BEREA: Although Browns coach Rob Chudzinski isn’t ready to name a starting quarterback, it’s clearly Brandon Weeden’s job to lose.
“I just feel like it’s always been Brandon’s job,” wide receiver Greg Little said Thursday as the team wrapped up its three-day mandatory minicamp. “He’s always done the right things as a quarterback, and he’s taken his position to another level as far as being very outspoken and just being a leader, being the first guy in the building and being the last guy out. And I think he commands respect now.”
Weeden took all the reps with the first-team offense throughout organized team activities and the recent minicamp. Backup Jason Campbell took the majority of the reps with the second unit but shared some with third-string quarterback Brian Hoyer.
Weeden, the 22nd overall pick in last year’s draft, is determined to maintain his status atop the depth chart.
“I don’t want that to change, or else it’d be tough,” Weeden said. “I think I’m still competing, competing every day and competing with myself. So I’m worried about me.”
His focus has paid off thus far.
“I’m right where I want to be,” Weeden said. “There’s some things that I need to work on that I maybe didn’t hit when I was out here, but overall, I think my progress was pretty good. We had 16 [organized team activities and minicamp] practices, and I think each practice got better for myself, and not only me, but for the offense — the flow, how fast we were playing. They bumped the play clock down. We were still operating really, really fast. So, yeah, I’m pleased with it. Am I satisfied? Absolutely not.”
Weeden has looked far more comfortable and efficient while orchestrating the downfield, vertical passing game installed by Chudzinski and offensive coordinator Norv Turner than the West Coast system used last season by ex-Browns coach Pat Shurmur.
How different are the two offenses?
“Imagine going to Spanish class one hour and then turning around and going to Russian and trying to put it all in perspective,” Weeden said. “They’re both good systems. I think this one fits who we have really, really well. Nothing’s the same from last year to this year.”
Chudzinski has been impressed with Weeden’s progress in the new scheme.
“I think Brandon has done a nice job to this point — everything we’ve asked him to do,” Chudzinski said. “Certainly it hasn’t been perfect. But learning, being able to apply it on the field, to be able to listen to Norv hollering at him and to be able to make those adjustments and those corrections, you see progress. All of you probably have seen it out here. Not only from a technical standpoint in what he’s doing, he’s getting the ball out quicker, he’s speeded up his delivery. But also from a mental standpoint, his understanding and comfort level, you can see it when he’s out there.”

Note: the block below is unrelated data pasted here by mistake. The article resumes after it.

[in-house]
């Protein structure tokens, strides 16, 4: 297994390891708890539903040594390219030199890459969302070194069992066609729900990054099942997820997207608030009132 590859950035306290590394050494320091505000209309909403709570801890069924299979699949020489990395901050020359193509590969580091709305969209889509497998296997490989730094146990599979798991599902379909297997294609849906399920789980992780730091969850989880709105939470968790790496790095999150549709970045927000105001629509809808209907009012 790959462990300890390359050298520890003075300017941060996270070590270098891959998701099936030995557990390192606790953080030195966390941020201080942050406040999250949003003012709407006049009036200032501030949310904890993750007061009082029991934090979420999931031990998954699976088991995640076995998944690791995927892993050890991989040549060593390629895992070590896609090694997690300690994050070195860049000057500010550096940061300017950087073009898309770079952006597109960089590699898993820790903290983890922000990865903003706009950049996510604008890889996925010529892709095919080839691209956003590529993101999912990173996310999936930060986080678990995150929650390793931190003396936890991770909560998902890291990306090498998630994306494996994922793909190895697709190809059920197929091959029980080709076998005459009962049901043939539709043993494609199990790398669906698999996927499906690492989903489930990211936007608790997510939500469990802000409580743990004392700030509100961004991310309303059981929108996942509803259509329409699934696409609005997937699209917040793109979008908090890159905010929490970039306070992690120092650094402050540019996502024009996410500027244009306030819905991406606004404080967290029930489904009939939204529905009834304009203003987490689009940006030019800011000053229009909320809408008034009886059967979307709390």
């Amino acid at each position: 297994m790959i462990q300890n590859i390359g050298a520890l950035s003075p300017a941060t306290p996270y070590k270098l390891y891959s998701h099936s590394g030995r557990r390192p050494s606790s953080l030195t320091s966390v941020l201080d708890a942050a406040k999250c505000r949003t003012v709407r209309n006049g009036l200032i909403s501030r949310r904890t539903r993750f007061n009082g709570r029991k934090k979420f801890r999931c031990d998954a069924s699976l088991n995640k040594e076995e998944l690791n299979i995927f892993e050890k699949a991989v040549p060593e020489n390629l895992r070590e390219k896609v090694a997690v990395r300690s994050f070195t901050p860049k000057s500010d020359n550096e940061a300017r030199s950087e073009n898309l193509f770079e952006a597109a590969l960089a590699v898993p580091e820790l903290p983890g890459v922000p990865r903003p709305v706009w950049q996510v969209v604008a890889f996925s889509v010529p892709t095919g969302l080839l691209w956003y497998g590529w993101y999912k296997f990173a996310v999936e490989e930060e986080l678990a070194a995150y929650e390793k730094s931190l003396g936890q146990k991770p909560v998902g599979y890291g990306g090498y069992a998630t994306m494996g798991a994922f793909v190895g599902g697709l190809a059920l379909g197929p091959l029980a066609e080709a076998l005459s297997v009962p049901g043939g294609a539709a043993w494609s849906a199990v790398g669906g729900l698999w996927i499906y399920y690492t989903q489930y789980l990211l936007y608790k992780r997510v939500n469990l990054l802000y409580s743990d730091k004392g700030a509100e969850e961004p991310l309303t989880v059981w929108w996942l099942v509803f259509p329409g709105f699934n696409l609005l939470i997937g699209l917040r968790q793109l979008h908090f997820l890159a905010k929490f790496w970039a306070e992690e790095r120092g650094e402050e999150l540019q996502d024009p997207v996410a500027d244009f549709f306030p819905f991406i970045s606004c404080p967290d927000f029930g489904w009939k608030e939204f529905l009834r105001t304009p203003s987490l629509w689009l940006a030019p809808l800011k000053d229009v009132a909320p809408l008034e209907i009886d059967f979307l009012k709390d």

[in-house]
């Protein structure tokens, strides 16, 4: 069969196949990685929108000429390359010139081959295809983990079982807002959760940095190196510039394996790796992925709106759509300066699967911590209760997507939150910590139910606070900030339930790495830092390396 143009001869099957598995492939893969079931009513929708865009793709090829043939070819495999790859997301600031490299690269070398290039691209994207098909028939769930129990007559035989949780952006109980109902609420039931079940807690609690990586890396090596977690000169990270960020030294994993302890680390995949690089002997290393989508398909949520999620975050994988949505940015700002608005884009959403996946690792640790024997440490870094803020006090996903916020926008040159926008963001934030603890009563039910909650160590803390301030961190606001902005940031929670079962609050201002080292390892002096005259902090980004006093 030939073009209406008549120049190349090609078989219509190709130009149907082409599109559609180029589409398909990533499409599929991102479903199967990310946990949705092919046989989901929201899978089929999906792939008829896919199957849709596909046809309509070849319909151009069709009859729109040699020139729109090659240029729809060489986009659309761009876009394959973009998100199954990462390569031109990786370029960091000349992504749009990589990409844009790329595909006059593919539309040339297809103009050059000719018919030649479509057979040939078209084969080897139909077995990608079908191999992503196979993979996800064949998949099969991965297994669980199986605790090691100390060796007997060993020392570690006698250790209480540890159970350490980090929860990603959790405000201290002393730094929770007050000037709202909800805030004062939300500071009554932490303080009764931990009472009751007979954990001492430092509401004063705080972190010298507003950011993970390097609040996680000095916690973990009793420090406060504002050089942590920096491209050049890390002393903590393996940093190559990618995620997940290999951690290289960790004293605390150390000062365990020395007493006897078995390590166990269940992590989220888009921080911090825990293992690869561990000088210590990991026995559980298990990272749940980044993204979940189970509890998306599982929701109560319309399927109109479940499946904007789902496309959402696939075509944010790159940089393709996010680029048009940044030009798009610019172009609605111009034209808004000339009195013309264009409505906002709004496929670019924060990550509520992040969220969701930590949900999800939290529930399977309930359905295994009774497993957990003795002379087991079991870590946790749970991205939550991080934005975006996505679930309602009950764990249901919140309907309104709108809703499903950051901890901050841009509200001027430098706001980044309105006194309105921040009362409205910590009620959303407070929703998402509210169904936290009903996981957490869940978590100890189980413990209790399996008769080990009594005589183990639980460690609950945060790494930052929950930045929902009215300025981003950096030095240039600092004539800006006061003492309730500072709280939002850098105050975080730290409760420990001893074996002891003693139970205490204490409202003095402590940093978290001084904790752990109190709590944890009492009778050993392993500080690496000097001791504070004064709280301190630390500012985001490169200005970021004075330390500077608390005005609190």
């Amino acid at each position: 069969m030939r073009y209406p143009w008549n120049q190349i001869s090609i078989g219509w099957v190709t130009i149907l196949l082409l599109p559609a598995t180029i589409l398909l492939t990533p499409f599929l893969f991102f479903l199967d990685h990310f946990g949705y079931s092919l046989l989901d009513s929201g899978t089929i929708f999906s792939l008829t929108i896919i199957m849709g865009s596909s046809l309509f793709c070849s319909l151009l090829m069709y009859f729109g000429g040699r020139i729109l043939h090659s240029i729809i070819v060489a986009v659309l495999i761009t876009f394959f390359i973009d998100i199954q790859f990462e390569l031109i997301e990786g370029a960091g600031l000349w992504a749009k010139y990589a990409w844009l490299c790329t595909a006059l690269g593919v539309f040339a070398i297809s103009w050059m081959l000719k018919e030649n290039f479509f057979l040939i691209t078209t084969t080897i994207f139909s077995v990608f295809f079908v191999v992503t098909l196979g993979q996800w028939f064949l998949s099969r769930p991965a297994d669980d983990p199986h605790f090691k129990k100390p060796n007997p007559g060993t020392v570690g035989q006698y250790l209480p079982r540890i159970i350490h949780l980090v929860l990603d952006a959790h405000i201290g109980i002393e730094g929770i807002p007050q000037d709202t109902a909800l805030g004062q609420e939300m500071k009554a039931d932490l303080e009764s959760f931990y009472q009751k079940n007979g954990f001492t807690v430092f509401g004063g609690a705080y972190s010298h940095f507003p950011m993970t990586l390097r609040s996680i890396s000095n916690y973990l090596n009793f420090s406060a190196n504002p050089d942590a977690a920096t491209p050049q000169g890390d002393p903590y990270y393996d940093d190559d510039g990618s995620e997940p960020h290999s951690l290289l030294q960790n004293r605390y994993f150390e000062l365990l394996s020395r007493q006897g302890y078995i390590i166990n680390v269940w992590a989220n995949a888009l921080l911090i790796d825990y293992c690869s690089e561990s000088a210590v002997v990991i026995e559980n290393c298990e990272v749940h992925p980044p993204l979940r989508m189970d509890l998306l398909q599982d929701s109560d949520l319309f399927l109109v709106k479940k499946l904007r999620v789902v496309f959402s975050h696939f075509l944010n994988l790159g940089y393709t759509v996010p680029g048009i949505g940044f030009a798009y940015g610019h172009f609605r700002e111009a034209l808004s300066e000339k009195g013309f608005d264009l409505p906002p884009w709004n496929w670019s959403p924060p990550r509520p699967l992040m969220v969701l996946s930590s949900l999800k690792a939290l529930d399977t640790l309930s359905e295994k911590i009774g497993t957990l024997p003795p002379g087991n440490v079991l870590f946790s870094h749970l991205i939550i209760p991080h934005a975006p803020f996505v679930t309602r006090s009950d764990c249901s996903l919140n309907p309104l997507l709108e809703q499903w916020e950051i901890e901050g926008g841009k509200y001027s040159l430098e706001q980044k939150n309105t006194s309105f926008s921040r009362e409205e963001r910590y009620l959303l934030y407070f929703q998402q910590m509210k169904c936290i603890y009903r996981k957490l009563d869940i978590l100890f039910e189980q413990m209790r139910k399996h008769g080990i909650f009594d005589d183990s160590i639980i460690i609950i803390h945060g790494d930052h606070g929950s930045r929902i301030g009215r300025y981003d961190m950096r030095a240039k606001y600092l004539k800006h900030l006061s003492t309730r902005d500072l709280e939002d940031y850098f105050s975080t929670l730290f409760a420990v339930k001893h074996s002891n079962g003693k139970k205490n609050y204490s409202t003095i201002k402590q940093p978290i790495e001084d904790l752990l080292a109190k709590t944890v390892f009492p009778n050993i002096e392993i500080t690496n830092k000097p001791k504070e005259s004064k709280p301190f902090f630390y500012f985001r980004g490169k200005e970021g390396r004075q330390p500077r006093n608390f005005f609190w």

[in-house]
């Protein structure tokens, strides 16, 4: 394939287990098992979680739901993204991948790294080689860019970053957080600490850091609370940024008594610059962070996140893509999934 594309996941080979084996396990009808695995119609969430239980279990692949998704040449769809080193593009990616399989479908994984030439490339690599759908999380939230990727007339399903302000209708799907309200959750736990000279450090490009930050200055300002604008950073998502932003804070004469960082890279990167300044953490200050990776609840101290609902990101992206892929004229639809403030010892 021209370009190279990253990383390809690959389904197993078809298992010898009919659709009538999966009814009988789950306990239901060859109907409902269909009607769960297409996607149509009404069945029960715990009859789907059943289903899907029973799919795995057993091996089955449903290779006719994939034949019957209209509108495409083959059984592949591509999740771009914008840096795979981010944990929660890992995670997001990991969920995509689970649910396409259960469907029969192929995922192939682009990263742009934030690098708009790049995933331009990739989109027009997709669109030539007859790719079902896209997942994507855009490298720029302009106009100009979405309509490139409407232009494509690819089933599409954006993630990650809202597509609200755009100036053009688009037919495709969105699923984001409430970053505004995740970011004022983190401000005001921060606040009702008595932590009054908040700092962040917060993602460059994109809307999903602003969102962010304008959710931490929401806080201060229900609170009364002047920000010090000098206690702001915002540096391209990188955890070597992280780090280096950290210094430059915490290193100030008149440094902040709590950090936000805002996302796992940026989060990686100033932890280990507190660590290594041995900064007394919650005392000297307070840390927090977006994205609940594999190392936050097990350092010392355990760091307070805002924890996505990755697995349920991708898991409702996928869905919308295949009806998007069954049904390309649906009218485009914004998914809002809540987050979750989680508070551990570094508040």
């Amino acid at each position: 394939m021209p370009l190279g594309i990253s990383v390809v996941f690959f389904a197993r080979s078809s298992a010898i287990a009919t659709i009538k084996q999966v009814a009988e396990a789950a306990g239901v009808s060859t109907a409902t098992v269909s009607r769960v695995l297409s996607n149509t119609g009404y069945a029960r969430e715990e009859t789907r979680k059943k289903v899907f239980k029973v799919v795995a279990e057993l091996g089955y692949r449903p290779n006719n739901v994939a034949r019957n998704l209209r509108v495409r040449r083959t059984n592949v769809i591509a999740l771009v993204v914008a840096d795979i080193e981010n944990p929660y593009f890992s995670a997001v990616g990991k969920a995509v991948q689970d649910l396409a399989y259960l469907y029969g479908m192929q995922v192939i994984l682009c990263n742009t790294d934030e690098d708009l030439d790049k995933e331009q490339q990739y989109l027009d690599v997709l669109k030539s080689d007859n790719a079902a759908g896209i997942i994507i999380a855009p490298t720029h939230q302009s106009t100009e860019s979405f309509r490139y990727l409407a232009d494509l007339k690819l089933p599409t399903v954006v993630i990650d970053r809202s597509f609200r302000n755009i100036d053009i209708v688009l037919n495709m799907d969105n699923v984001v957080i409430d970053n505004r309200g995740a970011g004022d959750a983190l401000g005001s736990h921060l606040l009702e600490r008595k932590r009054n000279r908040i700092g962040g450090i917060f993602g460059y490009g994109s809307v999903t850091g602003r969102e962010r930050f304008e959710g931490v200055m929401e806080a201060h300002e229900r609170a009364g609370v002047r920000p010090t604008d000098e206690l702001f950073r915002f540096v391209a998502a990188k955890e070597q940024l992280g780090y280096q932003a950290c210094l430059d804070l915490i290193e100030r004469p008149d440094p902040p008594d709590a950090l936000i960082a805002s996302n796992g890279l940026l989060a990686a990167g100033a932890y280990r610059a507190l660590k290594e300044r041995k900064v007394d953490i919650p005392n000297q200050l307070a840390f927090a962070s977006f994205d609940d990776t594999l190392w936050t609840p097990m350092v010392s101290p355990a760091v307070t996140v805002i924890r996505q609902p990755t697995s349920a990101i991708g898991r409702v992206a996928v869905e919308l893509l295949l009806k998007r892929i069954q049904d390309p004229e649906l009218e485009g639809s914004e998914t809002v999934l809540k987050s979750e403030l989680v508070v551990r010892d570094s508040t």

Chudzinski also complimented Campbell and Hoyer. He emphasized he wants to keep the competition alive when training camp begins. The first full-squad practice is scheduled for July 25.
“There’s a lot of time between now and when we’re playing whether it’s preseason or our opener,” Chudzinski said. “All of these guys are going to get plenty of opportunities. There’s a lot of reps and a lot of practices between now and then.
“I think all those guys have progressed and improved, but when you get in pads and when we get out there in more competitive situations, we’ll be looking for improvement there. And ultimately it’s going to be about production.”
Weeden hopes his production soars. As a rookie, he threw 14 touchdowns and 17 interceptions, posting a completion percentage of 57.4, a passer rating of 72.6 and a record of 5-10 as a starter. He’s aiming to complete about 70 percent of his passes next season, and improved mechanics won’t hurt him as he chases his lofty goal.
Weeden has worked on dropping back faster, releasing the ball quicker and breaking a bad habit of patting it before throwing.
“It all results in good timing,” Weeden said. “If you throw the ball on time, your success rate’s a lot higher. Those things have helped me get myself in position. Norv’s still harping on feet, getting the ball out quick, getting the ball out of your hand, which is the way this offense works. So I’m going to work at it for these next five weeks, and then come back at the end of July and hopefully not miss a beat.”
His chemistry with wide receivers Josh Gordon, Greg Little, Travis Benjamin and Davone Bess, whom the Browns acquired in a trade during the draft in April, has stood out, too. Weeden said Gordon “has the ability to be a top-three receiver in this league,” and he called Bess “the ultimate pro.”
In red-zone drills Thursday, Weeden completed consecutive touchdown passes in the back of end zone to Gordon and tight end Gary Barnidge. He also repeatedly connected with Little, Benjamin and Bess during other 11-on-11 drills.
“Tough,” Bess said of Weeden. “Got a great arm. He’s got a knack for wanting to get better, the ultimate competitor. Obviously with him being a quarterback in a new system, a lot of stuff has been thrown at him. So for him to be able to settle down and be able to take all the information and go out and make throws and play well like he did today, it’s exciting and I’m looking forward to it.”
Weeden believes the Browns have the talent to reverse their dismal fortunes.
“Speaking about the whole team, I think our defense is really adapting to what [defensive coordinator] Ray [Horton has] brought in,” Weeden said. “I think guys are flying around on that side of the ball just like we are on our side. I think we have the potential to be really, really good.”
It might not be so far-fetched if Weeden can put the team on his shoulders and deliver.
Nate Ulrich can be reached at email@example.com. Read the Browns blog at http://www.ohio.com/browns. Follow him on Twitter at www.twitter.com/NateUlrichABJ and on Facebook www.facebook.com/browns.abj.